NHL, union meet again but don't talk money
NEW YORK — The NHL and players' association met for a third straight day Sunday and again avoided the troublesome money issues fueling the lockout.
“We did not discuss core economic issues, as was the plan,” NHLPA special counsel Steve Fehr said after meeting for five hours with the NHL. “We discussed health and safety, drug testing, including more discussion of drug testing, medical care, etc. Also a number of things in the CBA legal area of player movements.”
The drug policy was a key component of talks Friday when the sides got together for the first time since the NHL imposed the lockout Sept. 16. On Saturday, the sides focused on clarifications of definitions of what makes up hockey-related revenue — a pot that exceeded $3 billion.
“It was a productive day,” Fehr said Sunday. “I would say it's good that we were talking. It's true that we could've done this last week or a week before or a week before that, but it's a lot better than doing it three weeks from now.”
Because of difficulty in finding common ground on how to split up that money, the league and union instead concentrated on secondary issues that also will be included in any new agreement.
“I hate to sound like a broken record, but we need some movement on the economic issues. We need some movement on the system issues,” NHL deputy commissioner Bill Daly said. “We need them to be scheduled as the subject of a meeting, and right now the union is not prepared to do that.”
The entire preseason was canceled Thursday, and regular-season games — set to begin Oct. 11 — soon could be called off, too.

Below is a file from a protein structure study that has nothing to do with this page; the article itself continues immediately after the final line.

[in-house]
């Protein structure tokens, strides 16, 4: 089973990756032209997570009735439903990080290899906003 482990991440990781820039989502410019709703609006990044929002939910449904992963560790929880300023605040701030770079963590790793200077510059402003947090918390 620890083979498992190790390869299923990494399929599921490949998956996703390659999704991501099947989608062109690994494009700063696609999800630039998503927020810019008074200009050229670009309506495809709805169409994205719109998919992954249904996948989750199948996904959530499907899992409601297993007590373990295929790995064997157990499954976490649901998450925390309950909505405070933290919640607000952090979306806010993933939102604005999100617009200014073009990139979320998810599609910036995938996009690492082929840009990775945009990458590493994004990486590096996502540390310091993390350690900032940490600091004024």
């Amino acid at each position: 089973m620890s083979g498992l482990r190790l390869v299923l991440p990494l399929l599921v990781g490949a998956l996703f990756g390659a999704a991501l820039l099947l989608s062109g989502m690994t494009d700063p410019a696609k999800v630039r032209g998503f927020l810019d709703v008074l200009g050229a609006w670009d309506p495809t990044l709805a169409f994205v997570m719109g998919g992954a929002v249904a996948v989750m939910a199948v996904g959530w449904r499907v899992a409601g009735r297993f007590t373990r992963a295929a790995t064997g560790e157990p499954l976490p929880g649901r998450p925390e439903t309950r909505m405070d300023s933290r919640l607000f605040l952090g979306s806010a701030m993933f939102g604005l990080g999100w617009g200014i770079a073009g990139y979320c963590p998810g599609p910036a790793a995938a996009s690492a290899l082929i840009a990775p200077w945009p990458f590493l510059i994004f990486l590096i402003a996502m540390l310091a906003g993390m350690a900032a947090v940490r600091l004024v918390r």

Negotiations Sunday were conducted at the league office without NHLPA executive director Donald Fehr or NHL commissioner Gary Bettman. They met privately Friday and Saturday.
“I think that may demonstrate more than anything else the nature of the issues we're talking about,” Daly said about the absences of Bettman and Fehr. “We're really talking about kind of micro issues, issues we deal with on a day-to-day basis that don't necessarily rise to the commissioner's level or the executive director's level. So they will be at the table when we're talking about the issues that are really going to get this deal done or not.”
There was a thought that talks might continue Monday, but that doesn't seem likely: The NHL wants to meet with its clubs first.
“We covered a lot of things over the last three days,” Daly said. “We both have a lot of homework projects to do and drafts we owe each other on certain things. We think (Monday) would be best used for that purpose. What we did (Sunday) and the last two days, I don't think any of that is going to get a deal done. But they are all necessary elements of the deal.”